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John Bone takes an irreverent look at Newmarket's week



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Even as our wise district councillors were talking about relaxing the rules on local taxi drivers a new law was grinding its way through Parliament.

There will be some logic to the new laws given the nod by the Lords last Friday but why is it that so many of those in power keep picking on taxi operators to boss about?

It has been going on for years, long before that one monstrous case of the ‘Black Cab Rapist’ John Worboys.

Taxi rank in Newmarket High Street
Taxi rank in Newmarket High Street

At one time Newmarket taxi drivers were even told what to wear.

Why this obsession with taxis, their drivers and owners? Why are there no rules making sure no foot fetishists lurk in shoe shops? Why are butchers not checked for mad axemen? Or chemists for poisoners?

But the taxi service, without which there would be many more drink-drivers and many more pensioners marooned in their homes, is ceaselessly chivvied, checked, curbed, confined and corrected.

Well done West Suffolk councillors for seeing sense on the rules governing wheelchair accessibility. Taken together, all these local and national laws plus the staggering insurance premium and vehicle costs are killing the trade.

In the Lords debate, many noble peers deplored the way some taxi drivers under some circumstances refuse to accept some customers. May I suggest their lordships’ time would be better spent investigating why some dentists refuse to treat patients in pain?

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As you well know, the Journal is never wrong. But I am just a little surprised to find the scenery we see in the Vera TV detective series with the superb Brenda Blethyn is being used to tempt tourists to book a coach trip to Northumberland sponsored by this splendid newspaper.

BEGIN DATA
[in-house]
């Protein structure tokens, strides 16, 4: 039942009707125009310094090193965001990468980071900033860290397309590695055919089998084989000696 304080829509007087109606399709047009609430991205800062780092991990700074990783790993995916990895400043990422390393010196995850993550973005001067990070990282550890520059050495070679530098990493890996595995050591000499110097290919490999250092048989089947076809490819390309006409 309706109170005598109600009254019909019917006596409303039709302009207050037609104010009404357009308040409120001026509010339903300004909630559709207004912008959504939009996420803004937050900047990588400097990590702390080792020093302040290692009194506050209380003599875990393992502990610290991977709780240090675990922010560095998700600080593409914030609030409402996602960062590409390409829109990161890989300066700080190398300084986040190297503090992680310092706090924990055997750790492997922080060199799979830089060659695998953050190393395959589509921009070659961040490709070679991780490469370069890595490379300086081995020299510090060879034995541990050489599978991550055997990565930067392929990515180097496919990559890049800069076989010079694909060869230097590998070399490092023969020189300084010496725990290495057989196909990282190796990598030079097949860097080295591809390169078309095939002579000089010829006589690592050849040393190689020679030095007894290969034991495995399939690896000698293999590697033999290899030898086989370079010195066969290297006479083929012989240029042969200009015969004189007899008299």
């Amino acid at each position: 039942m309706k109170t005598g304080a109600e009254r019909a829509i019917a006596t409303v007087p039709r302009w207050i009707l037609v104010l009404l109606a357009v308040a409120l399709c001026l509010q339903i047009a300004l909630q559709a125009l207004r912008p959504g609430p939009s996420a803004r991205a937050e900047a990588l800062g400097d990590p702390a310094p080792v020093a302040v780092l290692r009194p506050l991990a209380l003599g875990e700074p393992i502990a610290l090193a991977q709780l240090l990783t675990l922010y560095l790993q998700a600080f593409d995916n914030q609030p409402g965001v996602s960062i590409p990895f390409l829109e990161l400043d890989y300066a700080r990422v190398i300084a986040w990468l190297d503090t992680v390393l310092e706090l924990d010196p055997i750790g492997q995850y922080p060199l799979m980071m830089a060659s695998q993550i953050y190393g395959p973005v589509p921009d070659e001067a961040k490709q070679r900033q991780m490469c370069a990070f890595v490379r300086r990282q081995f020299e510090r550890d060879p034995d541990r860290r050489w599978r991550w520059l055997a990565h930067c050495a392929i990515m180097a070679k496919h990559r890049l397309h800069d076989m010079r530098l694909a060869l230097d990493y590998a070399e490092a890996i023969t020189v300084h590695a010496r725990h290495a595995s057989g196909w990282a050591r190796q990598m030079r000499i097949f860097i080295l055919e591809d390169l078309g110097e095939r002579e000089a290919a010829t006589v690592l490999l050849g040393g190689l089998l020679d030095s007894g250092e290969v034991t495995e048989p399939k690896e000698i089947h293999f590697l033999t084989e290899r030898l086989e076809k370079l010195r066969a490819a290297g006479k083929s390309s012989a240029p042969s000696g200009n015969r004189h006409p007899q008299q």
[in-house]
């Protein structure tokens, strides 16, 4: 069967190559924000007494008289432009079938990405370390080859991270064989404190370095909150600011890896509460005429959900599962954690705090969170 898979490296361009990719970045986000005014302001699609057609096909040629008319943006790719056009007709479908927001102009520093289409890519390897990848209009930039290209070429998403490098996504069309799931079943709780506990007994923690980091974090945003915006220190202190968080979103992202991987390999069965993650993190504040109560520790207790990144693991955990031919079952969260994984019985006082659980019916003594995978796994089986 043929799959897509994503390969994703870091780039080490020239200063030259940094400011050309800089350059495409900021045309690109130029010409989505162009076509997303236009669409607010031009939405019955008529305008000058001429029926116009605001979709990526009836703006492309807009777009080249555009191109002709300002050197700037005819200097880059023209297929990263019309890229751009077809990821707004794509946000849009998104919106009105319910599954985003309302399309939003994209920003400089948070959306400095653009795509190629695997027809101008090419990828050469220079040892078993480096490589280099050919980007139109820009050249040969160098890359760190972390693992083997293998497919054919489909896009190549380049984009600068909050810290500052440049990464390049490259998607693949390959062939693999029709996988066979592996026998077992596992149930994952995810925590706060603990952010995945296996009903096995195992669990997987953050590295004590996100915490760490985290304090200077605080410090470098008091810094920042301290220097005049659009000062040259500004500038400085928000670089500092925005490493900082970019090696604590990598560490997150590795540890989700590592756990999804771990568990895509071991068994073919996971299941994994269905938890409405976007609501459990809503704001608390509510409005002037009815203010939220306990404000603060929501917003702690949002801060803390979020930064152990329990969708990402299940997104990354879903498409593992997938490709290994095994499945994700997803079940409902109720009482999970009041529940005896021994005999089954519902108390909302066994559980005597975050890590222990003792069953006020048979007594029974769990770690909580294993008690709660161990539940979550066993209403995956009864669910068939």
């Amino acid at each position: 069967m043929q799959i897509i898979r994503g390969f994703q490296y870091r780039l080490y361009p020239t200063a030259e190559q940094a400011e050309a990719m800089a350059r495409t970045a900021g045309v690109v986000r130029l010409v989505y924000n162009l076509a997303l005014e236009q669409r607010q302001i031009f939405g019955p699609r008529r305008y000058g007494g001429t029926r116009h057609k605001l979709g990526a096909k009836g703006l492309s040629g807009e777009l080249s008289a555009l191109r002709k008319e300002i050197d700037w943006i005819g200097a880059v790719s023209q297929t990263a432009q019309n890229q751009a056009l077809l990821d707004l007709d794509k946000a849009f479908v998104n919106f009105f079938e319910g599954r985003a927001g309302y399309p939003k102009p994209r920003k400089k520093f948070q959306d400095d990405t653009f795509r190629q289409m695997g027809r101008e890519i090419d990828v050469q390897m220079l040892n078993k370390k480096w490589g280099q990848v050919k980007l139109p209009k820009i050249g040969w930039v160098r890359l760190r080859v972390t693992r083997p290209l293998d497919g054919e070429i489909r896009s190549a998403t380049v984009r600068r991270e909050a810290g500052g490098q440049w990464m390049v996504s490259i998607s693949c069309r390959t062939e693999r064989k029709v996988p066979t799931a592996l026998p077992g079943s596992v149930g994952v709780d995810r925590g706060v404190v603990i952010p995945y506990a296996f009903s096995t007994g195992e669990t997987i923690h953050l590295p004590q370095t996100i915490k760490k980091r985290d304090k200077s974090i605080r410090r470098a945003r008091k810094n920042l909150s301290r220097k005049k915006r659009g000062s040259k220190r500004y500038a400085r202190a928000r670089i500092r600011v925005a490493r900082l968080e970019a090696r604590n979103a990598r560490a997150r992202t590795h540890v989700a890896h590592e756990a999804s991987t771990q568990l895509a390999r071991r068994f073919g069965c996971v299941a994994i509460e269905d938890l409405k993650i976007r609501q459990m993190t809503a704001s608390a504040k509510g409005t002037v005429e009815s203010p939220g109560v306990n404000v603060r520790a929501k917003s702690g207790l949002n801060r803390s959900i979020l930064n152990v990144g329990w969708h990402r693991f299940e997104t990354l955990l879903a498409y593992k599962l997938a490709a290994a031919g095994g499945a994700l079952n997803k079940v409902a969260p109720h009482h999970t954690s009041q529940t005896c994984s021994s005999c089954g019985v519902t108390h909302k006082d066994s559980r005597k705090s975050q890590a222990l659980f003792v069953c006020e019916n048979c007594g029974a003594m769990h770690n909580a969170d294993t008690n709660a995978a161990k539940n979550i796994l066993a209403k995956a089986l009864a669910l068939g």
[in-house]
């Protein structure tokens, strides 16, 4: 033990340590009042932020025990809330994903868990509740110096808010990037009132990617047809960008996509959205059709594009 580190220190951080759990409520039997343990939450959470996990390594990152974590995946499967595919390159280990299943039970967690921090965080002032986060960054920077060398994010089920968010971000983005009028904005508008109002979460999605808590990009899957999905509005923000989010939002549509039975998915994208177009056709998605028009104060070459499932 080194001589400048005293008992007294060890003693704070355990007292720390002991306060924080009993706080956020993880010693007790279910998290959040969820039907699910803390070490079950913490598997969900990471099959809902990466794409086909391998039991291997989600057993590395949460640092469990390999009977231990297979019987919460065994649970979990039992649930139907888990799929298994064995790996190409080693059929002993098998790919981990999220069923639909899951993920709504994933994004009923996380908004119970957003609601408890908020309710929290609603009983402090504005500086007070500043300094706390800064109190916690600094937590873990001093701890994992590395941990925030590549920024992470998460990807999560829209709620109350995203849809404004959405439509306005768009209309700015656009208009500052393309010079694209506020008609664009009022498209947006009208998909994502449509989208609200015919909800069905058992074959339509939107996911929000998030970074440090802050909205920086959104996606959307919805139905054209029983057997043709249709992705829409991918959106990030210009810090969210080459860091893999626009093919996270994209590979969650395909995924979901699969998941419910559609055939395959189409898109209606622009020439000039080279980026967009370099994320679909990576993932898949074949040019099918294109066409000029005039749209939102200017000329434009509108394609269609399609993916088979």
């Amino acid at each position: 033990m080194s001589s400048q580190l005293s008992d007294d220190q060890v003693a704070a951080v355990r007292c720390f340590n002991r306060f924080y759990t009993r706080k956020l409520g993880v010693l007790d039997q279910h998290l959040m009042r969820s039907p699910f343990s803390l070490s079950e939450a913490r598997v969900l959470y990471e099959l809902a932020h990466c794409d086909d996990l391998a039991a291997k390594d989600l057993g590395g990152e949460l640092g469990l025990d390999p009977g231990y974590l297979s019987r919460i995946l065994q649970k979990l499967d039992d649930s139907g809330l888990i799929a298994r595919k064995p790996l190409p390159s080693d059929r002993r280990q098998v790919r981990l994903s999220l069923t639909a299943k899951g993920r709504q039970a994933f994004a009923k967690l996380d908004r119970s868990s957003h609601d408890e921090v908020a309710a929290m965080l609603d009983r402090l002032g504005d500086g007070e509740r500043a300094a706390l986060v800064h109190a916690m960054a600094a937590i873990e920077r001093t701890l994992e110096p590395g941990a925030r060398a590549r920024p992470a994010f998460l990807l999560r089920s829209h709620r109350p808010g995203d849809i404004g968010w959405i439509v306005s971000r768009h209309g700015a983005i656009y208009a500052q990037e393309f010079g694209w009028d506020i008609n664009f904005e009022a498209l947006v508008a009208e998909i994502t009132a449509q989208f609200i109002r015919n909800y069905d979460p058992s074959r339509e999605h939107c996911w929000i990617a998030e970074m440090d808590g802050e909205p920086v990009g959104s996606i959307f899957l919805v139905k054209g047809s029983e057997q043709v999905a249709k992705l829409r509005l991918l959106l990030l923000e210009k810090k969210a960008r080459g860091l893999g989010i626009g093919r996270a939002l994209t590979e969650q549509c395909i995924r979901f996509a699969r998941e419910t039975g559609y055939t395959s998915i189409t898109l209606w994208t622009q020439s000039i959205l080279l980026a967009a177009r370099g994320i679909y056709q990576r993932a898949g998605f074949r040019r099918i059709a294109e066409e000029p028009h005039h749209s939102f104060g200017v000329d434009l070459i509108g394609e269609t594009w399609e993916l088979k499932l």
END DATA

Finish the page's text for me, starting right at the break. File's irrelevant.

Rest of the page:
The itinerary is indeed tempting but you’d never know that region was a joy if you followed Vera on her dreary trudging over bleak moors, rainswept coast and muddy lanes. It’s nothing like that, honestly.

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The Ukraine war is causing a world energy crisis. Against this background our area is strongly resisting attempts like the Sunnica scheme to enable us to make our own.

Much as I have come to share the views of Sunnica’s opponents, we cannot simply wash our hands of such schemes finding a home here. Where is our energy to come from? Firewood and candles?

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It’s little wonder the Newmarket people represented by town councillor Julian Ferries are exasperated by the mysteriously long-drawn-out roadworks on Fordham Road.

Whatever the explanation, this sort of conduct is typical of all authorities engaged on major or minor roadworks. Seldom if ever do they have the courtesy to explain to passers-by what they are up to. They spend millions of our money but rarely bother to put up some sort of signs with a brief explanation.

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We have been so het up about the supposed dangers in new ways to generate electricity that we may have neglected a risk in the way we move power about.

Old-fashioned pylons and power lines are deadly to some wildlife, especially geese and swans. So all power to UK Power Networks which has taken a lot of trouble to instal fluorescent diverter discs high over open land at Mildenhall and elsewhere in our region.

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Since some Newmarket streets could be seen as wholly-owned subsidiaries of the bookies, the latest news on the punting front is conflicting.

All those devoted to the betting business will have been horrified to learn that poor Denise Coates, richest woman in England and proprietrix of, among others, Bet365, has suffered a £170 million pay cut. Her salary last year was down to a paltry £249.6 million.

However, since she owns half the business, she collected £49 million in dividends. What you lose on the roundabouts . . .

Better news from the Ladbrokes and Coral chains which have decided to hang on to the £50 million of public money handed out by the Government to save jobs during the pandemic.

I am sure all their customers will be deeply touched by this gesture of gratitude. It would, after all, be totally against their nature to give us our money back.

So, strangely, William Hill has returned the £24.5 million we handed out to tide them over in 2020. Ta ever so.

I hope these figures help punters pick their bookie better.